Joan Miró, ‘Le Sommeil du Père Ubu I from Suites pour Ubu Roi, 1966 [Mourlot 425/Cramer 108]’, 1966, Roseberys
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Joan Miró

Le Sommeil du Père Ubu I from Suites pour Ubu Roi, 1966 [Mourlot 425/Cramer 108], 1966

Lithograph on arches
21 × 29 2/5 in
53.4 × 74.7 cm
Bidding closed
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About the work
Bibliography
R
Roseberys
Medium
Print
Signature
Signed with monogram and numbered 51/75 in pencil, (there were also 25 hors commerce impressions)
Publisher
published by Tériade Éditeur, Paris, printed by Atelier Mourlot, Paris
Joan Miró
Spanish, 1893–1983
Follow

Joan Miró rejected the constraints of traditional painting, creating works “conceived with fire in the soul but executed with clinical coolness,” as he once said. Widely considered one of the leading Surrealists, though never officially part of the group, Miró pioneered a wandering linear style of Automatism—a method of “random” drawing that attempted to express the inner workings of the human psyche. Miró used color and form in a symbolic rather than literal manner, his intricate compositions combining abstract elements with recurring motifs like birds, eyes, and the moon. “I try to apply colors like words that shape poems, like notes that shape music,” he said. While he prized artistic freedom, Miró revered art history, basing a series of works on the Dutch Baroque interiors of Hendrick Sorgh and Jan Steen. In turn, Miró has inspired many artists—significantly Arshile Gorky, whose bold linear abstractions proved a foundational influence on Abstract Expressionism.

Joan Miró, ‘Le Sommeil du Père Ubu I from Suites pour Ubu Roi, 1966 [Mourlot 425/Cramer 108]’, 1966, Roseberys
Save
Save
View
View in room
Share
Share
About the work
Bibliography
R
Roseberys
Medium
Print
Signature
Signed with monogram and numbered 51/75 in pencil, (there were also 25 hors commerce impressions)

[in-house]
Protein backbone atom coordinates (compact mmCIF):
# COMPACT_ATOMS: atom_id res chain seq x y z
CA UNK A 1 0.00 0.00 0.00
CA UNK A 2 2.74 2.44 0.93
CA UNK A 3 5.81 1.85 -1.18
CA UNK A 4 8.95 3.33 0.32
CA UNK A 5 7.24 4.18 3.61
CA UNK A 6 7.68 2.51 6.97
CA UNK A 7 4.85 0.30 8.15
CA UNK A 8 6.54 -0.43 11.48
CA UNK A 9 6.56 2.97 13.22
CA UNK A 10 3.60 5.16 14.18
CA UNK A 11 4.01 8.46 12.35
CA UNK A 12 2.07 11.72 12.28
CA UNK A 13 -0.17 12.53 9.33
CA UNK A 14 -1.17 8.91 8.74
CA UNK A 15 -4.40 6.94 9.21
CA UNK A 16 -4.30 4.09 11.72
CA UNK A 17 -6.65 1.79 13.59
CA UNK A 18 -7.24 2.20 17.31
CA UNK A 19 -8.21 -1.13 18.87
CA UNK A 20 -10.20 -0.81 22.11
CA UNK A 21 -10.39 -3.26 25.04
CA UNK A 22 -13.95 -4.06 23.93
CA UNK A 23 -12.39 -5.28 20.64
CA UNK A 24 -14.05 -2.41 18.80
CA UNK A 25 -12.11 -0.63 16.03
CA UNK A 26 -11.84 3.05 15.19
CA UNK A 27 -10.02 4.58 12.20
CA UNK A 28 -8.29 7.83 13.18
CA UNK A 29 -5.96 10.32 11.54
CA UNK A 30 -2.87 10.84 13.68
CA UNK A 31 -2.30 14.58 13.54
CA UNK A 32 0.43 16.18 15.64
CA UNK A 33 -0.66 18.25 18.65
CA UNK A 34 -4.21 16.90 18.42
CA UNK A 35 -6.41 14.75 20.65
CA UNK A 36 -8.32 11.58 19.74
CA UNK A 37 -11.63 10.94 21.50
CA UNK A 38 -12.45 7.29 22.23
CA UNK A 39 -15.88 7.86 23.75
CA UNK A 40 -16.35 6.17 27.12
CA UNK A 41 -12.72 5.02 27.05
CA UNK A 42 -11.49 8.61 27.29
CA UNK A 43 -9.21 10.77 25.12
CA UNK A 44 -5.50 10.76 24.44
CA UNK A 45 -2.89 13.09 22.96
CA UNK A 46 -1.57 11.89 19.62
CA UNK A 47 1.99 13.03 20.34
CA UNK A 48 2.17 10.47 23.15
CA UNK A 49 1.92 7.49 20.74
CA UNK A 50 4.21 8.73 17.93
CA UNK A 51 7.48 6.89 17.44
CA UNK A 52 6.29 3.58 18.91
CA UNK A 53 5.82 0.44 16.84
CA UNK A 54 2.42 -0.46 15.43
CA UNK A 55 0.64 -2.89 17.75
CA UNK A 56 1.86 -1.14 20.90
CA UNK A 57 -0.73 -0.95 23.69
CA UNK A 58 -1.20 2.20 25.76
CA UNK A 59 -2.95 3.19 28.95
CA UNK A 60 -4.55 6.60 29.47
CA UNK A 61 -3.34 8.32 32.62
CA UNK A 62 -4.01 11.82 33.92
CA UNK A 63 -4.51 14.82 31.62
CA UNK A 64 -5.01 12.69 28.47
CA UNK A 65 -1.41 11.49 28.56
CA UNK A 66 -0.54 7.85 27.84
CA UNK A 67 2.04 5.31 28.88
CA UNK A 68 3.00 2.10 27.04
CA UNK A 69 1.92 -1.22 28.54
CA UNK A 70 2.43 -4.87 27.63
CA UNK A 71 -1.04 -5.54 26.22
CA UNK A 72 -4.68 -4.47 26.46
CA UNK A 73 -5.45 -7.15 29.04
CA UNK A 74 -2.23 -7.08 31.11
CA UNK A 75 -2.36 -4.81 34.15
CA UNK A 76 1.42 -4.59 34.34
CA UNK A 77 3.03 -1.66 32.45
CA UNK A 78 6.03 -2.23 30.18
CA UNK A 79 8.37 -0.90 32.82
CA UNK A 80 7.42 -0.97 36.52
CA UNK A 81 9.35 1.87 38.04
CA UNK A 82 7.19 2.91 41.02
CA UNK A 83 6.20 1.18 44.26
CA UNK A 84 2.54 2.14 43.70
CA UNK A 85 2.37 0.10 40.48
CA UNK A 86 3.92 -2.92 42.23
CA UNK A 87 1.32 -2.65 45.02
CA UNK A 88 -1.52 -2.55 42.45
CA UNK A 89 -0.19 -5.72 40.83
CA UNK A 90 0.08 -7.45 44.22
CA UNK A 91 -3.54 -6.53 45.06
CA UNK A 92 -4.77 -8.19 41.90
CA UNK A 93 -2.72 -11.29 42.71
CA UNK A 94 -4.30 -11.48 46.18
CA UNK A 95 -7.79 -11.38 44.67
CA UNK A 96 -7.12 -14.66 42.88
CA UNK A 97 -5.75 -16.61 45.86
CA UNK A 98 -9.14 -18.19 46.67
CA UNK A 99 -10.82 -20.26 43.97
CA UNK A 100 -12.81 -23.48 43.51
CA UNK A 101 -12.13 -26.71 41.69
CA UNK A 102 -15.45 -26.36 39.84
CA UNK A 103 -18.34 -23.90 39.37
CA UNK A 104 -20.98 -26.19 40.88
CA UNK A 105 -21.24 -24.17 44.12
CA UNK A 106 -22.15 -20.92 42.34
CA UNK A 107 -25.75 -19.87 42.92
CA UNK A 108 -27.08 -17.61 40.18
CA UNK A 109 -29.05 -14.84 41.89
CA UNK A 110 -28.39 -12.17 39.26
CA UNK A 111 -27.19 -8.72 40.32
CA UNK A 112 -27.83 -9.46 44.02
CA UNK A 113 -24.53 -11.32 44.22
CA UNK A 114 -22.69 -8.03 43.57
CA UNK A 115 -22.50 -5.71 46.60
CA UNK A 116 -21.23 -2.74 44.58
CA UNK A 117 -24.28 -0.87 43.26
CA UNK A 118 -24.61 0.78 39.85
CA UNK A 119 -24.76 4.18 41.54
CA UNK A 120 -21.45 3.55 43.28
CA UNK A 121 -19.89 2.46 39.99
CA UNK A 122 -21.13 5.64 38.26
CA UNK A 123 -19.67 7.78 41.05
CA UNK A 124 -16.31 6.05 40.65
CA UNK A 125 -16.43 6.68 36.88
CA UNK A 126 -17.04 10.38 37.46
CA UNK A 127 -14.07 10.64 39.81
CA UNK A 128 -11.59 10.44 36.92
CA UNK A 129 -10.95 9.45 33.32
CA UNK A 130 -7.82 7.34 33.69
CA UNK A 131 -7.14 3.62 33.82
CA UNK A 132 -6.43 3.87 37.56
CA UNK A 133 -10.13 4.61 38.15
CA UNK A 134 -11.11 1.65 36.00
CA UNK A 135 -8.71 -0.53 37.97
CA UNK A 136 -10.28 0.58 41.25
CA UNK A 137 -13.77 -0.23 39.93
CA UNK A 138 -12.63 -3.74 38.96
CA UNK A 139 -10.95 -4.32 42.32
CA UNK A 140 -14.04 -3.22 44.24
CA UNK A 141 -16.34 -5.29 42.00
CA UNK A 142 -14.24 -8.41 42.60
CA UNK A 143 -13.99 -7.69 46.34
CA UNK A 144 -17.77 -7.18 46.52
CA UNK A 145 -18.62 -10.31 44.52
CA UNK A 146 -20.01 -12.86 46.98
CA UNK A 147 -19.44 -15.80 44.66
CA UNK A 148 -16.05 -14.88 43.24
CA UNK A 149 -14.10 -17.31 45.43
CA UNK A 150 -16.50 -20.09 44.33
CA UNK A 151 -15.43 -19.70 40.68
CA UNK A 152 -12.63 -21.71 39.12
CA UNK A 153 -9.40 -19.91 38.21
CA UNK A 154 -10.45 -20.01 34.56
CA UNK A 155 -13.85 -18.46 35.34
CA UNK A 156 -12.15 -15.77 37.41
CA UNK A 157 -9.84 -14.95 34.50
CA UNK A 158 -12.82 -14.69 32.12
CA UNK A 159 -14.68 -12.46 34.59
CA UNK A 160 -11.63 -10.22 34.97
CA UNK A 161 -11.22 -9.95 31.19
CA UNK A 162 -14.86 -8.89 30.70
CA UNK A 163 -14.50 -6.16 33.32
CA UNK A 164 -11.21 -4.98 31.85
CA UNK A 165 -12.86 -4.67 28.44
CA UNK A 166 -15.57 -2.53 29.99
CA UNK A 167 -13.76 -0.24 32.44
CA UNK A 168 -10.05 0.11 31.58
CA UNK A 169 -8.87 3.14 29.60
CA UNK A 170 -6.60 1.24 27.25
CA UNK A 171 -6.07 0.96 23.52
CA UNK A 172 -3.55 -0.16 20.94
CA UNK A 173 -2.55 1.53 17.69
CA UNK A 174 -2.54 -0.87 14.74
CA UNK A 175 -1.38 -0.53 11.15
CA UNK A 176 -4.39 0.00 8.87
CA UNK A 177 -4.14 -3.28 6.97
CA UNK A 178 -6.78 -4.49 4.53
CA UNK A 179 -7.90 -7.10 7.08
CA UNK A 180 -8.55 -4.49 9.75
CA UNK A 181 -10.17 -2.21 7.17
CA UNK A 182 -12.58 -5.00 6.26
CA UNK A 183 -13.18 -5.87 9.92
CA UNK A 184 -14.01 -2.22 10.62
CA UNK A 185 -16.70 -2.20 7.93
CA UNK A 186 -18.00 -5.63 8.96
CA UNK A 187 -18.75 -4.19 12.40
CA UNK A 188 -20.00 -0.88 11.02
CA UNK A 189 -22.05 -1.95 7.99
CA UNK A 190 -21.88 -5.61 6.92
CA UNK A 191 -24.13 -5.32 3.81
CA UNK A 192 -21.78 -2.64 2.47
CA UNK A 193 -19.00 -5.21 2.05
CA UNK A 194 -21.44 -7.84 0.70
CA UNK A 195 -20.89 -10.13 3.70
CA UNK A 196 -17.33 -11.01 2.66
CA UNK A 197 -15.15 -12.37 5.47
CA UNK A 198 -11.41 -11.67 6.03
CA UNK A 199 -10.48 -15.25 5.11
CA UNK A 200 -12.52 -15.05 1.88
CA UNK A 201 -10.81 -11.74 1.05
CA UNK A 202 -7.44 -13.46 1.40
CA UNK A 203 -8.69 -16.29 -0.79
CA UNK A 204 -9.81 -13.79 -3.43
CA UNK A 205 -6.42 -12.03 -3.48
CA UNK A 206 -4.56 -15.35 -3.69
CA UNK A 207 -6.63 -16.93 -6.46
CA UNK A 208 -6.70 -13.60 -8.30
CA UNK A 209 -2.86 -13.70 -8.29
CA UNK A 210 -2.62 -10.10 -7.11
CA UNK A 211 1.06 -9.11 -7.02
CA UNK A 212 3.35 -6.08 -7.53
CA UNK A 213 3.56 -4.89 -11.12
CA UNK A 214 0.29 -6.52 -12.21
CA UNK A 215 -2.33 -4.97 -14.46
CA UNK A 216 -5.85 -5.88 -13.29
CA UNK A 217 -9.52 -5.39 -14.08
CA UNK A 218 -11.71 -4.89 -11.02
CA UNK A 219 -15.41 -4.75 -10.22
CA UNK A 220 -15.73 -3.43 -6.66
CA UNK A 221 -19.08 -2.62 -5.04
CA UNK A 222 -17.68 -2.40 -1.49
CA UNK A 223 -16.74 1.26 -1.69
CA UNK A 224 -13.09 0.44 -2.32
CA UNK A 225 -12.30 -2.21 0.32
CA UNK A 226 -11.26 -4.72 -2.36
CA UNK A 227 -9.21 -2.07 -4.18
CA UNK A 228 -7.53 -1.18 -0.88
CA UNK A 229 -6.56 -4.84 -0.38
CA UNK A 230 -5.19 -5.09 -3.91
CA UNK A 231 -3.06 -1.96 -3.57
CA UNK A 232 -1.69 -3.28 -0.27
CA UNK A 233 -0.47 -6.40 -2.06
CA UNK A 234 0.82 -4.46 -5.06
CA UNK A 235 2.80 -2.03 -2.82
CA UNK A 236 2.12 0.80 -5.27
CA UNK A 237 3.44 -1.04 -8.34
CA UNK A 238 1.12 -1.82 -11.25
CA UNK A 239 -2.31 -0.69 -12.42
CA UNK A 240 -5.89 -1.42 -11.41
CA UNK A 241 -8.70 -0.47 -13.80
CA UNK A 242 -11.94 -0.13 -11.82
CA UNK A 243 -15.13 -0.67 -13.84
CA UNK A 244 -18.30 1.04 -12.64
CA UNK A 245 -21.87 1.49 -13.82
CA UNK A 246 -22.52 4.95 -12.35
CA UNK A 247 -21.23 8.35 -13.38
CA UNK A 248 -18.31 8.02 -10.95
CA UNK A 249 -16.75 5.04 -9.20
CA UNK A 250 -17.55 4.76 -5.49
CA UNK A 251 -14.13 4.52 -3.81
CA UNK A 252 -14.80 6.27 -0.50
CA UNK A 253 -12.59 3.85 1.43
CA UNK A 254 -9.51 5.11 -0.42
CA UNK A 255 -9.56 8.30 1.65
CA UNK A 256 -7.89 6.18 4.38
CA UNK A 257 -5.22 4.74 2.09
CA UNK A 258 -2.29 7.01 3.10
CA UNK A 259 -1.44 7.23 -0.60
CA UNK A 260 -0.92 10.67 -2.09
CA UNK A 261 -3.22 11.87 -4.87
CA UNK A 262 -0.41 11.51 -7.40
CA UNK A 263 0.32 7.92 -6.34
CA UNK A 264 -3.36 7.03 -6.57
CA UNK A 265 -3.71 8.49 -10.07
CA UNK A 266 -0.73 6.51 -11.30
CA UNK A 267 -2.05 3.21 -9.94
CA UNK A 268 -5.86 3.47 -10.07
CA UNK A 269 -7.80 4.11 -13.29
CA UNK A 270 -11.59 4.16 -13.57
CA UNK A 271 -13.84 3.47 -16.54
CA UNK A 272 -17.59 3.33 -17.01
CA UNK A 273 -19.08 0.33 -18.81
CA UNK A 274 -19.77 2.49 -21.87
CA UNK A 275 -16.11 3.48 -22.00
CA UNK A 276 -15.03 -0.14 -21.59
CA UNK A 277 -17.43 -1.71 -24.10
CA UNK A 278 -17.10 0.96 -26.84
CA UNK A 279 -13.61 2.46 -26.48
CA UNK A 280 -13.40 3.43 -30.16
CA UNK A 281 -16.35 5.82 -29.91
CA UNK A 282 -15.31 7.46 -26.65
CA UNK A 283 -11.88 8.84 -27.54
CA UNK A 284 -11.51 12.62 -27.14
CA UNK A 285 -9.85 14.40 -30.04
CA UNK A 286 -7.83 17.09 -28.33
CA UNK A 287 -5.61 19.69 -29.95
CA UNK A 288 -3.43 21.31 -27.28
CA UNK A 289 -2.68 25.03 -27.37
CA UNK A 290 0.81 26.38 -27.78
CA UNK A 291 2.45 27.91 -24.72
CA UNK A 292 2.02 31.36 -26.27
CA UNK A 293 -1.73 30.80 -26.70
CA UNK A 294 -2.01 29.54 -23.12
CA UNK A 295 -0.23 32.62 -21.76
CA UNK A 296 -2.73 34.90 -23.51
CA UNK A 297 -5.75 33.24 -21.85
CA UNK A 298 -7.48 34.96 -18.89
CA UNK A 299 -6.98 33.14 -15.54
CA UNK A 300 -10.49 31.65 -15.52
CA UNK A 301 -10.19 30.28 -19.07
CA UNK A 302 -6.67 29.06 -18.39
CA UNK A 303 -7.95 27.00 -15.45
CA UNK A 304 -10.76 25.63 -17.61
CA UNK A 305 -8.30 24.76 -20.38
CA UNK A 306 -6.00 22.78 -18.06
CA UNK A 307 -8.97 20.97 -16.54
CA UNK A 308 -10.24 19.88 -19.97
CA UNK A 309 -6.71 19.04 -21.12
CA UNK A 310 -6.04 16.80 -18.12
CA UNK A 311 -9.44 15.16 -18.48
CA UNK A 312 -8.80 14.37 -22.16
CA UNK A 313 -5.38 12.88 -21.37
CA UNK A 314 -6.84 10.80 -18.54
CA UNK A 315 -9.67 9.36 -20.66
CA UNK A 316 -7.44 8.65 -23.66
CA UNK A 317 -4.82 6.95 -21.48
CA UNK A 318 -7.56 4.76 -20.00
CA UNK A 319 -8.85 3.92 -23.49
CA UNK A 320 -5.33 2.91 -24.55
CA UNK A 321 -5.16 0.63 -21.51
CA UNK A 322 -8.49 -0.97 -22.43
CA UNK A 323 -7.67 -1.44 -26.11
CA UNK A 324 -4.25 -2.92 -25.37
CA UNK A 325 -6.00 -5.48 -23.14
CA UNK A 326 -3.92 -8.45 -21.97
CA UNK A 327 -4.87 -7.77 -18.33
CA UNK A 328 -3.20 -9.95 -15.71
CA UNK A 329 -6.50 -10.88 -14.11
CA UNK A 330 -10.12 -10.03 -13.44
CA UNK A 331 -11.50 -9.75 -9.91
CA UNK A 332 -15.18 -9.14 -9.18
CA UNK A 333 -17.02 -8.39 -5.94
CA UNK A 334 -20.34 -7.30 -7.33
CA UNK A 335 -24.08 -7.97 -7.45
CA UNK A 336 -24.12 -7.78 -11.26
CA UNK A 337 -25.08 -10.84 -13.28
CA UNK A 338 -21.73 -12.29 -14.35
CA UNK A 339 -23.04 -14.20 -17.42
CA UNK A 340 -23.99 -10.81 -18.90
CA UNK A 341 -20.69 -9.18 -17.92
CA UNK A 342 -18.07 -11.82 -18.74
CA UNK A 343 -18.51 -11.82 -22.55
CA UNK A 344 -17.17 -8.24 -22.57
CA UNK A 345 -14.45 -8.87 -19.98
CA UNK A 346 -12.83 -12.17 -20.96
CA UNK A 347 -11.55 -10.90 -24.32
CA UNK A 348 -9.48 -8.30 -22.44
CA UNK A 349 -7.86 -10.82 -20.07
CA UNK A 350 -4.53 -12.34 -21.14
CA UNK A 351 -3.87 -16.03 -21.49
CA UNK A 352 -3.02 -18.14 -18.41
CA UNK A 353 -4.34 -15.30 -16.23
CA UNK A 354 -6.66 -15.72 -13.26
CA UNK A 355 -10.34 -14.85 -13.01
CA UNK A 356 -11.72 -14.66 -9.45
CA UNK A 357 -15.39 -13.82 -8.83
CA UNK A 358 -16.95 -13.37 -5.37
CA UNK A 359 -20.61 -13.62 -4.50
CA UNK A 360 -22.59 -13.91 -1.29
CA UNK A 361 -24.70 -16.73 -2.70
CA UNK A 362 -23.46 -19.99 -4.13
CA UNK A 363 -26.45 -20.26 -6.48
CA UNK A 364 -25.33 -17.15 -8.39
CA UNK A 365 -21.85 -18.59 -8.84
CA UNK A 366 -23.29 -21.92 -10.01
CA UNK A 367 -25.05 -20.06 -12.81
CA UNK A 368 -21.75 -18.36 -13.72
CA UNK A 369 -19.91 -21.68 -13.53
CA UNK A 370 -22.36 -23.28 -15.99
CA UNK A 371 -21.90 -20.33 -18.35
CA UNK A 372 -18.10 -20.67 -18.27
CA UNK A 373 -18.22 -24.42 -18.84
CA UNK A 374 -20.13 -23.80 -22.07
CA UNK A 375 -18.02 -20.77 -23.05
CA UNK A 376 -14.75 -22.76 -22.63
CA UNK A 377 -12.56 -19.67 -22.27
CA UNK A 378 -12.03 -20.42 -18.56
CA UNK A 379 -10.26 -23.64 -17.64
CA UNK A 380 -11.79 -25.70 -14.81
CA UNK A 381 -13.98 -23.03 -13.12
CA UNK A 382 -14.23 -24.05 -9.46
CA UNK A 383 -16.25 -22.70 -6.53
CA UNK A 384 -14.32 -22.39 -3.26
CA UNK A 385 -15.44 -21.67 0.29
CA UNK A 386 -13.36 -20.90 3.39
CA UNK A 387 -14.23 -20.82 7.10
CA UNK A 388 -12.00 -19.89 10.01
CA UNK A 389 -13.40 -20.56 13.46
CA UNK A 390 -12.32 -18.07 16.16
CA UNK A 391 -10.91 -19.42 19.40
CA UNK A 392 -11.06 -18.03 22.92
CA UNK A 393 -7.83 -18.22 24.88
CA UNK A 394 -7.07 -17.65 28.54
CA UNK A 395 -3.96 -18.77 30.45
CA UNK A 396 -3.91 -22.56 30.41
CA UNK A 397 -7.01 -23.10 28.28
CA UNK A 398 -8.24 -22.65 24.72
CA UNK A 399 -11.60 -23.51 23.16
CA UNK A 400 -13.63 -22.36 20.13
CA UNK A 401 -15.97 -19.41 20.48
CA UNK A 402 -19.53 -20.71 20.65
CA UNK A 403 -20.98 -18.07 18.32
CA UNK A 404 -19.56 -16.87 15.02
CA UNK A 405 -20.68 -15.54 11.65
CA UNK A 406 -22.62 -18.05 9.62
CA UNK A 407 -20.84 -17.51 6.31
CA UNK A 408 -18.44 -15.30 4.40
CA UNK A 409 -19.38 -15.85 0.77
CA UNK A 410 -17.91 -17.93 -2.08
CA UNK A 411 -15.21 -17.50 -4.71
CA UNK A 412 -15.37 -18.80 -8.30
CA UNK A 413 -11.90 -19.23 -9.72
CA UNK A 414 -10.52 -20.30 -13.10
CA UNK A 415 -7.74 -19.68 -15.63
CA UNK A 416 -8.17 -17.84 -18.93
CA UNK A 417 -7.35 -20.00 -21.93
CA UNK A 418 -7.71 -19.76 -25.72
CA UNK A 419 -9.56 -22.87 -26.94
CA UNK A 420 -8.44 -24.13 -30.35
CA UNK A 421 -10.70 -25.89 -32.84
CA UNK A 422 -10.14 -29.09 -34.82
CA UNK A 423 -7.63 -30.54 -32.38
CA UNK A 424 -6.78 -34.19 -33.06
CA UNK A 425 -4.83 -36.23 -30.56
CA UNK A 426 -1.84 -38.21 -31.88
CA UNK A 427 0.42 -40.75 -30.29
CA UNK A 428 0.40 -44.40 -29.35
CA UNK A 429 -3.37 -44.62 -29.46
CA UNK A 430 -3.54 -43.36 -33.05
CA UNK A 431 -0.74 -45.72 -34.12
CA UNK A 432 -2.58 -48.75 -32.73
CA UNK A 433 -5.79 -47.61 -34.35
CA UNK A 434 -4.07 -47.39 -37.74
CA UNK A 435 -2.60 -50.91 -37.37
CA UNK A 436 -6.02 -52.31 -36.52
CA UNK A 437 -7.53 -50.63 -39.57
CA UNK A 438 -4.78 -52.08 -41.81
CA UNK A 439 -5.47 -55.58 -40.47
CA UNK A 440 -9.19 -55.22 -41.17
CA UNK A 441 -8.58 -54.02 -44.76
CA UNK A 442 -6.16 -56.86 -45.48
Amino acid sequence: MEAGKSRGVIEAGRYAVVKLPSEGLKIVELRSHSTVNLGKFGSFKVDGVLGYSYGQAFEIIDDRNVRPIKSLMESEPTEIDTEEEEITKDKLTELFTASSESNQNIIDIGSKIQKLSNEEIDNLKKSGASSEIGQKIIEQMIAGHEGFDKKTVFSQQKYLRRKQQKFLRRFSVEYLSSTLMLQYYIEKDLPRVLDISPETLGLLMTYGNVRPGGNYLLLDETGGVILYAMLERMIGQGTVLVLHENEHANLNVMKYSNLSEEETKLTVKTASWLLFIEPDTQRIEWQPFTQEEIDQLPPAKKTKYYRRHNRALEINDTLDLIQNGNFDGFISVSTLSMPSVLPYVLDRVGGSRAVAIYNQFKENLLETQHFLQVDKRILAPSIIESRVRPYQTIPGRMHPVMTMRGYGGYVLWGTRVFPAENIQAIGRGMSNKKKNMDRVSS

Publisher
published by Tériade Éditeur, Paris, printed by Atelier Mourlot, Paris
Joan Miró
Spanish, 1893–1983
Follow

Joan Miró rejected the constraints of traditional painting, creating works “conceived with fire in the soul but executed with clinical coolness,” as he once said. Widely considered one of the leading Surrealists, though never officially part of the group, Miró pioneered a wandering linear style of Automatism—a method of “random” drawing that attempted to express the inner workings of the human psyche. Miró used color and form in a symbolic rather than literal manner, his intricate compositions combining abstract elements with recurring motifs like birds, eyes, and the moon. “I try to apply colors like words that shape poems, like notes that shape music,” he said. While he prized artistic freedom, Miró revered art history, basing a series of works on the Dutch Baroque interiors of Hendrick Sorgh and Jan Steen. In turn, Miró has inspired many artists—significantly Arshile Gorky, whose bold linear abstractions proved a foundational influence on Abstract Expressionism.

Joan Miró

Le Sommeil du Père Ubu I from Suites pour Ubu Roi, 1966 [Mourlot 425/Cramer 108], 1966

Lithograph on arches
21 × 29 2/5 in
53.4 × 74.7 cm
Bidding closed
Want to sell a work by this artist? Consign with Artsy.
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Surrealism